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Re: [gimplefe] [gsoc16] Gimple Front End Project


On Wed, Mar 09, 2016 at 07:45:57PM +0000, Manuel López-Ibáñez wrote:
> On 9 March 2016 at 02:50, Trevor Saunders <tbsaunde@tbsaunde.org> wrote:
> > On Tue, Mar 08, 2016 at 05:12:56PM -0500, Diego Novillo wrote:
> >> This way, implementing a library that supports dealing with GIMPLE
> >> becomes much simpler.  This provides a nice foundation for all kinds
> >> of gimple-oriented tooling in the future.
> >
> > Well, one nice thing about choosing a subset of C as your textual
> > representation of gimple is that all the tools that deal with C already
> > can deal with it, and so you won't really need separate tools for gimple
> > (that would be my theory anyway).
> 
> What tools available for C would be useful for working with gimple IR?

for one thing other compilers can deal with it, that is you can take the
output of a pass and feed it to clang (I'm not totally sure if you could
make phis work somehow, but suspect it might be possible).

> Diego means tools like those available for modifying, compiling and
> verifying LLVM IR and its bytecode representation. Things like
> http://www.cis.upenn.edu/~stevez/vellvm/ and

So, if your IR is C you can use clang to turn it into llvm IR, or run
any C static checker you like on it.

> http://blog.regehr.org/archives/1170 No such thing is available for C
> (nor GIMPLE), because they are not a well-defined IR

Well, C certainly is a well defined language, and I don't see a reason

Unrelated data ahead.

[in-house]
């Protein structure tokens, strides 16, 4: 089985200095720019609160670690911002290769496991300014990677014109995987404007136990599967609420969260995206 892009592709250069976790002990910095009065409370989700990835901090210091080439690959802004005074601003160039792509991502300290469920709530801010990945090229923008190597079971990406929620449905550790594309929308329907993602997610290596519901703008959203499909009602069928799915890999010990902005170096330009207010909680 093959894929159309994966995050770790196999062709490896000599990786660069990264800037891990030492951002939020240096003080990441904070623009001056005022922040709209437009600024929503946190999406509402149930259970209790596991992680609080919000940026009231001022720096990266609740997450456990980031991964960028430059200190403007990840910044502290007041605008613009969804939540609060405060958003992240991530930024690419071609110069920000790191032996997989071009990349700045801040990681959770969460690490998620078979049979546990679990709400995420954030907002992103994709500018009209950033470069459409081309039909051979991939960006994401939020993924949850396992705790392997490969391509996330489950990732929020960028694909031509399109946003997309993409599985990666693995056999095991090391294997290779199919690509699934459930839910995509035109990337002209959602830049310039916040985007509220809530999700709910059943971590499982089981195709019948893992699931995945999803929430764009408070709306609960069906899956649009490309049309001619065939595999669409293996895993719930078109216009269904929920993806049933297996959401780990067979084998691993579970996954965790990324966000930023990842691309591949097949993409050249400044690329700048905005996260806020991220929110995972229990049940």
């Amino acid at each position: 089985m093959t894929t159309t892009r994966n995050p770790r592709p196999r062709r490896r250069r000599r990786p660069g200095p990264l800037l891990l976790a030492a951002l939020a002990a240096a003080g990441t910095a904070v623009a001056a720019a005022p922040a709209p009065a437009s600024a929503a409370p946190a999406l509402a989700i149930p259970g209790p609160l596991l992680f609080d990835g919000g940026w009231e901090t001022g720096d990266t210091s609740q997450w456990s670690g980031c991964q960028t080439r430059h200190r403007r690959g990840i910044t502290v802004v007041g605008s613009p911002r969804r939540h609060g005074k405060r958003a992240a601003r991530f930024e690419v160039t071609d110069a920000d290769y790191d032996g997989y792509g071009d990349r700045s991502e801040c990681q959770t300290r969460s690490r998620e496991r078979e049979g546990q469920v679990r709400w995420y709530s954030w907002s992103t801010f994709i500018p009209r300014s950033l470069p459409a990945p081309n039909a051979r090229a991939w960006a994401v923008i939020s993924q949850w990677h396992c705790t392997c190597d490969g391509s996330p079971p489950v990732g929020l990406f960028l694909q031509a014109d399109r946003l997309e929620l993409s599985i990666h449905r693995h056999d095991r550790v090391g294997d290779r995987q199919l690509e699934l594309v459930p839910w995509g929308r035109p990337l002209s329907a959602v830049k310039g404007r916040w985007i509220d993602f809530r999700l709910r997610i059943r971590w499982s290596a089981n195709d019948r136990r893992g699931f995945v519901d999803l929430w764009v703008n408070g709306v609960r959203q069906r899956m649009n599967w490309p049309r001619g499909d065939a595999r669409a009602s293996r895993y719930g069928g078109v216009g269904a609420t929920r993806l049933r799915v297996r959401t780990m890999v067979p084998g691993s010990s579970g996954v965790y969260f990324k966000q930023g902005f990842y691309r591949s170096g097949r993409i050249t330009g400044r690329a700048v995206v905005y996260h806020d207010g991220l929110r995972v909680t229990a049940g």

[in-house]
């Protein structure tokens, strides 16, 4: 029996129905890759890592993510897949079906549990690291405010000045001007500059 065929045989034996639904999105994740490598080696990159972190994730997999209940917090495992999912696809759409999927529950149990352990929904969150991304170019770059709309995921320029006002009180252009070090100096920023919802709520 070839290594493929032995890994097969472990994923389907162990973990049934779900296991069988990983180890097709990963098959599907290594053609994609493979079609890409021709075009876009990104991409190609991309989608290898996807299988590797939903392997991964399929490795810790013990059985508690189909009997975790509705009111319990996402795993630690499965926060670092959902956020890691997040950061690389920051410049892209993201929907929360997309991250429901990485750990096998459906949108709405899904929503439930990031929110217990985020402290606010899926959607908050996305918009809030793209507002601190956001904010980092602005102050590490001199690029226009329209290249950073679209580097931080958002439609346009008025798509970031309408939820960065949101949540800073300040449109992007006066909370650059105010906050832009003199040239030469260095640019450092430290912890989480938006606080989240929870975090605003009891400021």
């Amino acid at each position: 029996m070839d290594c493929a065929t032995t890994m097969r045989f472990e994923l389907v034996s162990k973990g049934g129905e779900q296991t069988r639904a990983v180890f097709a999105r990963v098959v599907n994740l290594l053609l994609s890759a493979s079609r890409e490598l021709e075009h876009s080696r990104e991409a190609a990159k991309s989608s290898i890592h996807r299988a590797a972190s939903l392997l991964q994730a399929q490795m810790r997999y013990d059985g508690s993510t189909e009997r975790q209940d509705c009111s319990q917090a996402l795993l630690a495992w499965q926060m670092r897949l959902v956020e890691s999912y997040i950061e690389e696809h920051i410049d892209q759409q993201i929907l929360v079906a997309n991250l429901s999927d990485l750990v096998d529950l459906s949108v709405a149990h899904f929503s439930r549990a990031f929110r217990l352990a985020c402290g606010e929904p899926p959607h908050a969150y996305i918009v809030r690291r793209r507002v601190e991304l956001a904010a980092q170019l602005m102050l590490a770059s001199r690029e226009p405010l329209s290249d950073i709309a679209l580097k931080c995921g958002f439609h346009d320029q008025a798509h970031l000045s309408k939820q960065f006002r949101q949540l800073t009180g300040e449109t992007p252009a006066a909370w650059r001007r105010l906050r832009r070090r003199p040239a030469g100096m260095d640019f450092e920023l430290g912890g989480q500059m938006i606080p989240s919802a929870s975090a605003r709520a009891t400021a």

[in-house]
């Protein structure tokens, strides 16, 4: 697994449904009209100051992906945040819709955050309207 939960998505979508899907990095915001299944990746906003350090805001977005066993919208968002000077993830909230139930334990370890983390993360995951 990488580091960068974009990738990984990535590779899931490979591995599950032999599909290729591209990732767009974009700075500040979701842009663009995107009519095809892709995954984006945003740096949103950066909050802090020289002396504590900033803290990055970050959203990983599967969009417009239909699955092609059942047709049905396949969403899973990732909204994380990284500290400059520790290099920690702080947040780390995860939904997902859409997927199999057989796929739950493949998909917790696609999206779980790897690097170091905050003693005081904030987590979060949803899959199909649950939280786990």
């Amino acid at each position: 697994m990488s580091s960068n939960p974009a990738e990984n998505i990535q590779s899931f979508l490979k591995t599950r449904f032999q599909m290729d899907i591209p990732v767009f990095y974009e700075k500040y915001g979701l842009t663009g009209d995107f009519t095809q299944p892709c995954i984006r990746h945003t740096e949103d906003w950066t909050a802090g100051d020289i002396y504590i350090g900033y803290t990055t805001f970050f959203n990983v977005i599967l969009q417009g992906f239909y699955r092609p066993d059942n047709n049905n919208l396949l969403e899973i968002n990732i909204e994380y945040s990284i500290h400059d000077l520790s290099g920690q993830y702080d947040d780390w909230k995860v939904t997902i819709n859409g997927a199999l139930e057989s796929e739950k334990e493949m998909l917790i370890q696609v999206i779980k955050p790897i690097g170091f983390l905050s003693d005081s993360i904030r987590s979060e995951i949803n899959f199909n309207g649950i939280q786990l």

you can't modify that tool to work with it as easily  as you could for
any other IR than LLVM's.

> (http://lambda-the-ultimate.org/node/715#comment-6526).
> 
> If the gimple IR were a strict subset of GNU C, then by all means
> let's re-use the C FE. However, gimple encodes things that are
> necessary for other languages but are not C. C++ gimple dumps have
> try-finally. Fortran dumps use explicit parentheses "((x))". Surely,
> Ada adds its own quirks to gimple. You can probably represent all this

eh is lowered to something without try / finally pretty early so that
doesn't seem like a big deal, and I can see very little evidence for
PAREN_EXPR effecting optimization so its not clear to me that is an
issue either.

> with a C-looking language plus some large number of new __builtins_
> and __attributes__. At that point you will end up with something that
> is neither a super-set, nor a sub-set of any of the many C variants
> already supported by the C parser. Thus, one would need to
> significantly hack the existing C parser to correctly parse this
> C-looking language, while not breaking any of the things supported by
> the C parser, nor accepting anything not supported by gnu/std C.

I may be wrong, and I'm kind of tempted to prototype something stand
alone just using bison and flex, but I suspect there won't be *that*
many changes especially if you use your own statement parser, and the
changes you would make would mostly be of the form if we are in gimple
mode this construct isn't legal.

> Should the gimple-C parser support promotion rules? If GIMPLE is

I'm not really a gimple expert, but I would tend to say no.

> three-adresses-based, why support expressions with more than two

Well, you might not, or you could decide it is just easier to support it
than not (and that could be handy for writing test cases).

> operands at all? If the dumped IR should be sufficient to stop
> compilation, dump, reload, and continue, then how to represent
> language-specific tree codes that survive until RTL? (perhaps FE trees

I'm under the impression that is mostly only for debug info? and anyway
that's a problem lto has already dealt with.

> leaking into RTL got fixed already and I'm outdated here). What about
> preserving the original source locations? And debug info? All that

if your goal is only unit testing then I think you can just not care
about these, or at least they aren't very important.

Trev

> would need to be handled by a gcc equivalent of LLVM's opt tool. How
> is all that going to be represented in gimple-C?
> 
> Cheers,
> 
> Manuel.


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